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Assyrian Civic Club celebrates its long history in Turlock

Assyrian Civic Club celebrates its long history in Turlock

Jenn Eshoo— the oldest living Assyrian in the county — receives a plaque and kiss from Assyrian American Civic Club of Turlock President Raymond George during the club’s anniversary celebration las...


POSTED October 28, 2011 11:42 p.m.

The Assyrian American Civic Club of Turlock celebrated several milestones on last Saturday. They commemorated 100 years of Assyrian history in Turlock; they celebrated 65 years of AACCT membership; and they recognized the oldest living Assyrian in Turlock. 

Assyrian history in Turlock dates back to 1911 when a man named Isaac Adams arrived in town. Adams was a driving force behind the Assyrian immigration to the Central Valley of California. Many Assyrian families soon followed him from Iran.

“These families that came to settle down and start a new life facing the challenges of the unexpected of a new society, but looking forward to a better life, full of freedom and equality among its people without discrimination of race, color and religion,” said Raymond George, president of the Assyrian American Civic Club of Turlock, during his speech at the centennial event.

The club was founded as a way to preserve the Assyrian heritage within the American society, the club stated. It was important to Assyrian families that their children and grandchildren had strong cultural ties and understood their heritage. Community members established the Assyrian American Civic Club of Turlock 65 years ago at its current location on Golden State Boulevard.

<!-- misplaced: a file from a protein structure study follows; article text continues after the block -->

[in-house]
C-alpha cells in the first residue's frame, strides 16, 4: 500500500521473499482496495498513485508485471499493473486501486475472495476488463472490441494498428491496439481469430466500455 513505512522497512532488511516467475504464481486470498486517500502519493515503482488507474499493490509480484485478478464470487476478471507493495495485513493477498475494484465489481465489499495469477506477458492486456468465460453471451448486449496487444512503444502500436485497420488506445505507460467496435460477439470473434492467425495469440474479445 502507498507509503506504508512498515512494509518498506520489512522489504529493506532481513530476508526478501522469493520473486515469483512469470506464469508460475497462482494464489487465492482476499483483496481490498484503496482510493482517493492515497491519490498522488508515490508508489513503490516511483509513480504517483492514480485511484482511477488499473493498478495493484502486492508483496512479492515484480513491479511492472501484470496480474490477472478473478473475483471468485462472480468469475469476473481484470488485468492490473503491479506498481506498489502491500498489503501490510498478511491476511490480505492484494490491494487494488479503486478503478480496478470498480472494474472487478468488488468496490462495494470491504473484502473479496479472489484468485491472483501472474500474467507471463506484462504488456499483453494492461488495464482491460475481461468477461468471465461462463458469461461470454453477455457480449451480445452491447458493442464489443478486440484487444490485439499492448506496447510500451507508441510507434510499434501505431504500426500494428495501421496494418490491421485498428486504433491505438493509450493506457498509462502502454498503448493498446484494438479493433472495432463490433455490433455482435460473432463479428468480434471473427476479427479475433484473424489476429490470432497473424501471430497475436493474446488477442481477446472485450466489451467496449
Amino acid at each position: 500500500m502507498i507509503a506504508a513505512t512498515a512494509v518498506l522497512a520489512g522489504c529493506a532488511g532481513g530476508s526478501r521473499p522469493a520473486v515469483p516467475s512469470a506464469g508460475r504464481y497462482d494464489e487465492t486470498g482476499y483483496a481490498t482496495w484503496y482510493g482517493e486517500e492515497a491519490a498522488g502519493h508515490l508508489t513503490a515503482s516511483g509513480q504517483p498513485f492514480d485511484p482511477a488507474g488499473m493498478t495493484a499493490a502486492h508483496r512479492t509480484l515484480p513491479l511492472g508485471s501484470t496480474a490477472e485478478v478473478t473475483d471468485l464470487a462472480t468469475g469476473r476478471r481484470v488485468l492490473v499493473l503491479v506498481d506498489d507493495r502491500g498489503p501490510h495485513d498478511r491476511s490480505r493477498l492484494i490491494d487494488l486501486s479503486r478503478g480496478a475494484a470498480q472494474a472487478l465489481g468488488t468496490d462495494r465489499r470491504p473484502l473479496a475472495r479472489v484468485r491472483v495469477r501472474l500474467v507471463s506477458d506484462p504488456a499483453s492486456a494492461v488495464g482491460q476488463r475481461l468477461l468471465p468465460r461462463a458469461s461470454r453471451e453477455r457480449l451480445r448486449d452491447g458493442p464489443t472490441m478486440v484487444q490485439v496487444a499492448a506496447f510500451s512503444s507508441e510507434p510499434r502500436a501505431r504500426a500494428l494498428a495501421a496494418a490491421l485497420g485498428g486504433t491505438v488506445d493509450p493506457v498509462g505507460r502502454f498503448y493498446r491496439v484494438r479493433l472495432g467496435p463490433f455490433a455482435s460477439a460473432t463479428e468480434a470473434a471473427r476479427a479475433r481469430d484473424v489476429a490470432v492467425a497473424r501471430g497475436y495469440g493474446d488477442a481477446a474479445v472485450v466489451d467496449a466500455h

“It is very important to mention that we, the Assyrians, are loyal, peaceful and law abiding citizens of this great nation in which we have affirmed our allegiance to the constitution of the United States of America and who have shared the good and the sad times as one united family of citizens,” George said.

Since its opening, George said, the club has given Assyrians a place to relax in a traditional and recreational environment. More importantly, however, it serves an educational, cultural, and charitable purpose.

“The Assyrian American Civic Club has contributed toward many local charitable projects while donating thousands of dollars to the education of many students and in assisting the needy families…” George said.

The anniversary of the Assyrian American Civic Club of Turlock was celebrated on Saturday with a reception and entertainment. The event included many aspects of Assyrian American culture, from a salute to the American flag to a procession of the Assyrian King and Queen. The gathering also recognized the oldest Assyrian living in Stanislaus County, Jenn Eshoo. 

The club will continue its goal of preserving Assyrian culture and heritage, educating future generations, and reaching out to the community.

To contact Andrea Goodwin, e-mail agoodwin@turlockjournal.com or call 634-9141 ext. 2003.

 

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